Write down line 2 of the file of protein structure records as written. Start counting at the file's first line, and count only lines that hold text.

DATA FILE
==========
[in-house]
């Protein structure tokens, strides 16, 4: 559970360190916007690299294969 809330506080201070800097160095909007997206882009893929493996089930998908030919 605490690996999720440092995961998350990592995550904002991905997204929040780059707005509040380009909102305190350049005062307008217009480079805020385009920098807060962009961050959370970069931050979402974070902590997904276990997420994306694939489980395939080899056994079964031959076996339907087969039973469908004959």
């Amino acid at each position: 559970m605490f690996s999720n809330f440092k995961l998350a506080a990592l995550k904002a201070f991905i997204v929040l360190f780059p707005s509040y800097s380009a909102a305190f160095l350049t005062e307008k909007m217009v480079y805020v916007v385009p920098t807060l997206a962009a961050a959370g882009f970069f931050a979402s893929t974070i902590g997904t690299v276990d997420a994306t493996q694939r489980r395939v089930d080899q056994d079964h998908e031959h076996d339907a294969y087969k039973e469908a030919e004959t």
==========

């Protein structure tokens, strides 16, 4: 559970360190916007690299294969 809330506080201070800097160095909007997206882009893929493996089930998908030919 605490690996999720440092995961998350990592995550904002991905997204929040780059707005509040380009909102305190350049005062307008217009480079805020385009920098807060962009961050959370970069931050979402974070902590997904276990997420994306694939489980395939080899056994079964031959076996339907087969039973469908004959």